We recommend that all clients have a pre-purchase examination (vetting) before purchasing a horse. The purpose of this examination is to identify any issues of a veterinary nature that could affect the suitability for its intended use.
A pre-purchase examination takes place on behalf of the purchaser and is tailored to the suitability for that individual. Based on the clinical findings the veterinary surgeon will then give an opinion on the suitability for use.
The pre-purchase examination is an assessment of the horse at the time of examination to help inform the potential purchaser’s decision whether or not to continue with their purchase. It is not a guarantee for future soundness. The examination is always carried out on behalf of the purchaser. If the vendor is a client of ours we are able to perform the examination as long as the client gives consent for us to disclose veterinary history.
The standard pre-purchase vetting examination consists of five stages:
Stage 1: Preliminary examination
This is a thorough external examination of the horse at rest including visual assessment, palpation and manipulation, auscultation of the heart and lungs, examination of the eyes in a darkened area and examination of the horse’s incisor teeth.
The examination does not include examination of the inside of the prepuce (sheath), a detailed mouth examination with a speculum, height measurement or any examination of pregnancy.
Stage 2: Walk and trot in hand
The horse is walked and trotted in hand to assess for any signs of abnormalities in gait. This ideally should be carried out on a firm level surface. The horse is turned sharply each way and is backed up. Flexion tests of each limb and trotting in a circle on a firm surface is completed if the veterinary surgeon considers it safe and appropriate to do so.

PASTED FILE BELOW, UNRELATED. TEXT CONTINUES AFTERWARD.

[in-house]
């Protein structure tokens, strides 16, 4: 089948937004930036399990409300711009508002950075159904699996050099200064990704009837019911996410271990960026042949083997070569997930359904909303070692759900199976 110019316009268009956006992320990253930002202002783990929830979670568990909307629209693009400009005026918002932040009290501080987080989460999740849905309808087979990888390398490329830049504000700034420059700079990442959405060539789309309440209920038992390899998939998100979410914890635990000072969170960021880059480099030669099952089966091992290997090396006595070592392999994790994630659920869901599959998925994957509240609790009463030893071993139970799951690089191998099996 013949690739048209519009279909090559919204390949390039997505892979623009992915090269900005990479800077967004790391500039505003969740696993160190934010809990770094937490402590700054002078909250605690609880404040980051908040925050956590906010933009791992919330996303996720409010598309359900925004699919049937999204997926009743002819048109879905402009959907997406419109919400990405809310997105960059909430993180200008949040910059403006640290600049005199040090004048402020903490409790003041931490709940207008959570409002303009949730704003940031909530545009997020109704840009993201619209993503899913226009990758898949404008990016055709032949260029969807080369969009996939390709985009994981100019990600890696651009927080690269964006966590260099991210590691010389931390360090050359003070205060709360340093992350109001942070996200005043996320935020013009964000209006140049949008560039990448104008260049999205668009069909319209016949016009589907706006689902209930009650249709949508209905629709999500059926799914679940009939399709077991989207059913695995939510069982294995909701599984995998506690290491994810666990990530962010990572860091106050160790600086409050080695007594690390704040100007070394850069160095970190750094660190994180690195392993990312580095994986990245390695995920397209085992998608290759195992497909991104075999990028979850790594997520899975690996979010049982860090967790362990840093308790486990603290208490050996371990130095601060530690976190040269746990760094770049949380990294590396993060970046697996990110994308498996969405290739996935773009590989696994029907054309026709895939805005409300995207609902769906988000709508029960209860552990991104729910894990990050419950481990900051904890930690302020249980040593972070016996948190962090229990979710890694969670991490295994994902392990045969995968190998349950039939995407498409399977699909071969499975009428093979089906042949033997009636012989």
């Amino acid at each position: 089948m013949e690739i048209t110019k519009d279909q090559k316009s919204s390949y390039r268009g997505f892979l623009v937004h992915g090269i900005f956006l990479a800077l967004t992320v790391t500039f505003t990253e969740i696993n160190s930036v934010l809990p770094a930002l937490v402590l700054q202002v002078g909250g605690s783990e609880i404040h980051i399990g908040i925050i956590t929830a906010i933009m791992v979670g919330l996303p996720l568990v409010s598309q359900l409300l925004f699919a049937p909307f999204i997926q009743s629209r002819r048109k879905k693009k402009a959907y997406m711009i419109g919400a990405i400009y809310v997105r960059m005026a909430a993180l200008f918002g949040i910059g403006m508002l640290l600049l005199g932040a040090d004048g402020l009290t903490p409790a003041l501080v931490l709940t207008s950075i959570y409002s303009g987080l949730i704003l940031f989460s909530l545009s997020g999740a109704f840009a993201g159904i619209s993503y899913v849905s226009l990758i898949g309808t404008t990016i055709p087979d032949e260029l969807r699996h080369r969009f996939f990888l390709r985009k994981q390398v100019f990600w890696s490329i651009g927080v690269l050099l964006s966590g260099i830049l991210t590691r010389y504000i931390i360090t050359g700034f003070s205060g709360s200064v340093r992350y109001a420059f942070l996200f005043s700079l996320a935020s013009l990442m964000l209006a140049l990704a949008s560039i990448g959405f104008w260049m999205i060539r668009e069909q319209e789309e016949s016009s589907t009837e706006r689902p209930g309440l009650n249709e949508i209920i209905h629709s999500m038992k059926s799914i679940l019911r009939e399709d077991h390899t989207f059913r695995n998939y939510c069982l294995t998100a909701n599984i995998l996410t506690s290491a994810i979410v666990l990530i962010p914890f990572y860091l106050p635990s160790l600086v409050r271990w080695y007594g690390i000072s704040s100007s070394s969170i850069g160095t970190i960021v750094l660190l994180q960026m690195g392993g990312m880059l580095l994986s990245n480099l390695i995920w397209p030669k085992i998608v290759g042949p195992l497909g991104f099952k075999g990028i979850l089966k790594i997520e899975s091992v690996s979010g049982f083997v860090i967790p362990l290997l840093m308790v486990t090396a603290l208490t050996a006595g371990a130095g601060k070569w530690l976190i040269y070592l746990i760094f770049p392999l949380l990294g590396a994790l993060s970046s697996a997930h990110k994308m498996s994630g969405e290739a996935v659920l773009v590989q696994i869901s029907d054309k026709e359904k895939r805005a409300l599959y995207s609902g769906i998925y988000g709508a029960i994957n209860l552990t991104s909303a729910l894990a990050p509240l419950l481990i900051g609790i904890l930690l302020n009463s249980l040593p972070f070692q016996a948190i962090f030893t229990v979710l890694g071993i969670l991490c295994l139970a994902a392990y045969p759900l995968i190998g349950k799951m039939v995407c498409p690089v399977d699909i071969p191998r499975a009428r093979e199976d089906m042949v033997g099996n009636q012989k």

Stage 3: Exercise phase
The horse is then ridden and given enough exercise to allow assessment of the heart and lungs at increased rate, the gait of the horse at walk, trot, canter and gallop if appropriate. If the horse cannot be ridden then this stage can be conducted by exercising the horse on a lunge but this is made clear to the purchaser on the certificate.
Stage 4: Period of rest and re-examination
The horse is allowed to stand quietly for a period during which the respiratory and cardiovascular systems are monitored.
Stage 5: Second trot up
The horse is then trotted again in hand to look for any signs of abnormalities that were made evident by the exercise and rest stages.
A blood sample can taken for storage (usually 6 months) for possible future analysis to detect substances present in the horses system at the time of examination which may have masked any factors that could have affected the horses suitability for the purchaser’s intended use.
In some circumstances our vets will, if requested by the purchaser perform a limited (two-stage) examination omitting stages 3-5. However the potential purchaser must be aware that the examination will be limited in its scope and may not detect important clinical factors that could influence their decision to purchase the horse.
Where possible and if required, the prospective purchaser is advised to confirm that they are able to obtain suitable insurance cover before purchasing the horse.
Excellence in practice
The provision of outstanding veterinary care and excellent customer service lies at the heart of what we do. Thanks to our five convenient locations we cover large parts of the south-west. Our reach is wide but our focus remains on offering the highest clinical standards and customer service to our highly valued clients.